As this post publishes, I’ll be setting out on a trip back to the UK. Travel was always going to figure in Living the Dream. I have two businesses based in the UK and though much can be done remotely, sometimes, boots on the ground are required.

The attack on Margaret and Nero led to a reschedule of plans, but as February begins, it’s time to get on the road. Or at least on the plane. I’m visiting my Mum, then off to a pen show to sell notebooks, before coming over all-corporate cobra and meeting some clients for my consultancy business. The trip is as short as I can make it; Margaret remains nervous and even though her sister is here, she will feel better when I’m back home.

Throughout the nineties and the noughties, I travelled extensively for work and developed a love/hate relationship with it. Mostly, I love a little travel, am comfortable with more travel and hate lots of travel. As with so many things, it’s about balance. It has been four months since I boarded a plane, so I am looking forward to this trip.

Cyprus to London is a five hour flight or thereabouts. Add on check-in times, transfers then the whole exercise takes nine hours. I’m flying in the evening and will either catch up with some work or some reading. I’m hand luggage only, so that cuts out some of the inevitable hassle of checking in, waiting for bags etc. Living from a small case, is, I discovered, liberating. I have made the decisions ahead of time, when packing. I’ll know what I’m wearing each day, weather and changes of plan be damned.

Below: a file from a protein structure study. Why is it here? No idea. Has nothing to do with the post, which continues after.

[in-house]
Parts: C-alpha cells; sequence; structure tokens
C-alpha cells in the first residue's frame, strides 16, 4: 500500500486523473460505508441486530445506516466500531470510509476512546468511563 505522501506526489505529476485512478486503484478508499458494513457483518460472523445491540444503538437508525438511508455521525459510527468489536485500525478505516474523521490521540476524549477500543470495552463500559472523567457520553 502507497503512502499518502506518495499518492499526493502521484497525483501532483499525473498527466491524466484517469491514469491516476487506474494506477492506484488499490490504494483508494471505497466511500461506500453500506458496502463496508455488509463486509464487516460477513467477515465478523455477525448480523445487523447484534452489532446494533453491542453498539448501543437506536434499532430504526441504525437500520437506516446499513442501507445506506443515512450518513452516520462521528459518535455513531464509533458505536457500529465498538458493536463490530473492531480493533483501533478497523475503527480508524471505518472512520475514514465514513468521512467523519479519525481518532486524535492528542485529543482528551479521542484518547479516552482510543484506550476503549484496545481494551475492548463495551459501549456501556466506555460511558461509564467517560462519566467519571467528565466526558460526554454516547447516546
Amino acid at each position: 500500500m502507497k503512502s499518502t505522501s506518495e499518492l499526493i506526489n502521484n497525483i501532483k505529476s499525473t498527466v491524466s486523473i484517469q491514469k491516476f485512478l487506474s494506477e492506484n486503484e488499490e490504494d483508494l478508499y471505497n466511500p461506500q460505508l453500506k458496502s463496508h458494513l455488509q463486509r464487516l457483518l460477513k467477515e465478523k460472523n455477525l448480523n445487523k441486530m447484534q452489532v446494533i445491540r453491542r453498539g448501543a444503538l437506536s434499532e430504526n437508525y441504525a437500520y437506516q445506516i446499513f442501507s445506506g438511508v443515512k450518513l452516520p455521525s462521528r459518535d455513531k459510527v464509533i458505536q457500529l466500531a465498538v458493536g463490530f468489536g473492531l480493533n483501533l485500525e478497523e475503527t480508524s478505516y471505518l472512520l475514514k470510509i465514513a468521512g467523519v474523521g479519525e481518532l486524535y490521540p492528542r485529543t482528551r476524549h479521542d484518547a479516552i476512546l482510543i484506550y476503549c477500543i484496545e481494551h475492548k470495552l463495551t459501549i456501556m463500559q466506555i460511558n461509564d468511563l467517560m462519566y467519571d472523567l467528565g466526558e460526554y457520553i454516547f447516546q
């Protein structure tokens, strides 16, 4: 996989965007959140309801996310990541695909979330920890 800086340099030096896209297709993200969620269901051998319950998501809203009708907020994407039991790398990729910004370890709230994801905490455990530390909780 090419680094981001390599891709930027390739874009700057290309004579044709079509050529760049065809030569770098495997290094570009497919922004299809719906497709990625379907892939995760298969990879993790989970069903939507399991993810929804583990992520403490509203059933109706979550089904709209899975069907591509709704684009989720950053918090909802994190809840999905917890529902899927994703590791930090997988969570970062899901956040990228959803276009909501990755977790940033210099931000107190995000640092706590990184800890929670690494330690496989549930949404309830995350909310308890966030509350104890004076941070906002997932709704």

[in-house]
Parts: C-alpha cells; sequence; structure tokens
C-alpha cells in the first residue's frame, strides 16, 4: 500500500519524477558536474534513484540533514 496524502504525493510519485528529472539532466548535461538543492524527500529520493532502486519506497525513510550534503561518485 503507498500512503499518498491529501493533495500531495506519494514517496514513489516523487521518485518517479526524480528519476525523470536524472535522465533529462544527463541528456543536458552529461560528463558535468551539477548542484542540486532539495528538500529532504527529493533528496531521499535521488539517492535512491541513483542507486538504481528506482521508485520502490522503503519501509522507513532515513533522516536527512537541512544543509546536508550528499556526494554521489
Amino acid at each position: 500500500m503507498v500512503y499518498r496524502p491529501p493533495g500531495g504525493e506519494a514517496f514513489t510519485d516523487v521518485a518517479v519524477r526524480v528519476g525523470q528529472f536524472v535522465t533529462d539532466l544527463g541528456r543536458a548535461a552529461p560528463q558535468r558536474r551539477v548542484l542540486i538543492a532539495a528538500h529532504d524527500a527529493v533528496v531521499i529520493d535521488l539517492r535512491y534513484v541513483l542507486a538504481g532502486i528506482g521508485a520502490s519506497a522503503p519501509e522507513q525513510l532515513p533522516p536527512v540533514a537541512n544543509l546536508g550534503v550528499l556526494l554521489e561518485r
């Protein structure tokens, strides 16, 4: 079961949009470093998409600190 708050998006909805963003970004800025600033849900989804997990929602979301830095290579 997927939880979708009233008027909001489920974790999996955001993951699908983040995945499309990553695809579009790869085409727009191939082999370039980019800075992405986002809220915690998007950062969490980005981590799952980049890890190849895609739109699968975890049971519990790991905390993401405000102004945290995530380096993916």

My last meeting is on Monday afternoon in London and I’m not flying until Tuesday morning. It may be that I catch up with some people, or perhaps not. A quiet evening in London might be just the ticket. If the weather is fine, I’ll walk around town, enjoying the shops, the wine bars and some food. If it’s wet, I’ll nest in the corner of a warm restaurant with a bottle of wine and a good book. As a young man, I loathed eating alone in a restaurant. Now, firmly middle-aged, I rather enjoy it.

Short trips focus the mind too. Having invested time and money to be somewhere, there is a natural inclination to want to make the most of the opportunity. I find myself more determined, persistent and absolute when travelling. There is a certainty about need to make a deal there and then. One thing that I have learned and integrated into my approach, is that I endeavour to complete all trip follow-up before I disembark the return flight. I compose E-mails, formulate offers, ready to send once I have had a chance to review them the next day. This contributes to maximising value from the trip.

Once off the plane, I’ll soon be back at home, playing with Spice and relishing the warmer temperatures.